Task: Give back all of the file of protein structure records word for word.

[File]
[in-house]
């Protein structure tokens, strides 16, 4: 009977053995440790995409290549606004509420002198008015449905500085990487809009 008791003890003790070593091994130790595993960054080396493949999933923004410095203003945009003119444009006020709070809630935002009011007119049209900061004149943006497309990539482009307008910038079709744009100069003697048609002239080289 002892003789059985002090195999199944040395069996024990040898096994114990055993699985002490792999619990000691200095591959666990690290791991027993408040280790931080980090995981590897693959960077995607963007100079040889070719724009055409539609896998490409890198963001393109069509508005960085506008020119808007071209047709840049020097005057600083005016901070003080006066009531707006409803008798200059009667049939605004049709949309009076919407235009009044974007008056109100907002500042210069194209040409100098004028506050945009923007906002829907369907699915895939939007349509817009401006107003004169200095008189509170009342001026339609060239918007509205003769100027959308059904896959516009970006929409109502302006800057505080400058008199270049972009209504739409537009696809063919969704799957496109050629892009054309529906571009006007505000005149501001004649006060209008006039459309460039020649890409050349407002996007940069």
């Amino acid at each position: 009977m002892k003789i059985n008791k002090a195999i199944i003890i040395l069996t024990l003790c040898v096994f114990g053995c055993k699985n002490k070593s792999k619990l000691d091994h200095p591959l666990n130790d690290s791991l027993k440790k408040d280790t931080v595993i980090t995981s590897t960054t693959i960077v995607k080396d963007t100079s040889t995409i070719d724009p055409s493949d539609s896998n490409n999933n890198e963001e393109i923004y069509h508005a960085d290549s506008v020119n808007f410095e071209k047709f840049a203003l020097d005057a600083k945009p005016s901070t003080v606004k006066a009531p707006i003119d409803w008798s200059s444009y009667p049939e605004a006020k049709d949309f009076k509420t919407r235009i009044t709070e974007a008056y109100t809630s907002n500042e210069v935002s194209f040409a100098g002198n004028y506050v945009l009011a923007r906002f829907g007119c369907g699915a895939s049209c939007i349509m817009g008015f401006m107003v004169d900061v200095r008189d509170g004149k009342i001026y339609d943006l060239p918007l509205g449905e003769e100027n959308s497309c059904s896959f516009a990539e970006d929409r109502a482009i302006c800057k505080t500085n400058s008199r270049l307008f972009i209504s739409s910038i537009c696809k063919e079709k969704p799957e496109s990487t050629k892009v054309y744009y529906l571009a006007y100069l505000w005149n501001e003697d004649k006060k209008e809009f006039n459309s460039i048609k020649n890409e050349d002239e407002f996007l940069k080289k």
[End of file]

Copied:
[in-house]
């Protein structure tokens, strides 16, 4: 009977053995440790995409290549606004509420002198008015449905500085990487809009 008791003890003790070593091994130790595993960054080396493949999933923004410095203003945009003119444009006020709070809630935002009011007119049209900061004149943006497309990539482009307008910038079709744009100069003697048609002239080289 002892003789059985002090195999199944040395069996024990040898096994114990055993699985002490792999619990000691200095591959666990690290791991027993408040280790931080980090995981590897693959960077995607963007100079040889070719724009055409539609896998490409890198963001393109069509508005960085506008020119808007071209047709840049020097005057600083005016901070003080006066009531707006409803008798200059009667049939605004049709949309009076919407235009009044974007008056109100907002500042210069194209040409100098004028506050945009923007906002829907369907699915895939939007349509817009401006107003004169200095008189509170009342001026339609060239918007509205003769100027959308059904896959516009970006929409109502302006800057505080400058008199270049972009209504739409537009696809063919969704799957496109050629892009054309529906571009006007505000005149501001004649006060209008006039459309460039020649890409050349407002996007940069």
């Amino acid at each position: 009977m002892k003789i059985n008791k002090a195999i199944i003890i040395l069996t024990l003790c040898v096994f114990g053995c055993k699985n002490k070593s792999k619990l000691d091994h200095p591959l666990n130790d690290s791991l027993k440790k408040d280790t931080v595993i980090t995981s590897t960054t693959i960077v995607k080396d963007t100079s040889t995409i070719d724009p055409s493949d539609s896998n490409n999933n890198e963001e393109i923004y069509h508005a960085d290549s506008v020119n808007f410095e071209k047709f840049a203003l020097d005057a600083k945009p005016s901070t003080v606004k006066a009531p707006i003119d409803w008798s200059s444009y009667p049939e605004a006020k049709d949309f009076k509420t919407r235009i009044t709070e974007a008056y109100t809630s907002n500042e210069v935002s194209f040409a100098g002198n004028y506050v945009l009011a923007r906002f829907g007119c369907g699915a895939s049209c939007i349509m817009g008015f401006m107003v004169d900061v200095r008189d509170g004149k009342i001026y339609d943006l060239p918007l509205g449905e003769e100027n959308s497309c059904s896959f516009a990539e970006d929409r109502a482009i302006c800057k505080t500085n400058s008199r270049l307008f972009i209504s739409s910038i537009c696809k063919e079709k969704p799957e496109s990487t050629k892009v054309y744009y529906l571009a006007y100069l505000w005149n501001e003697d004649k006060k209008e809009f006039n459309s460039i048609k020649n890409e050349d002239e407002f996007l940069k080289k």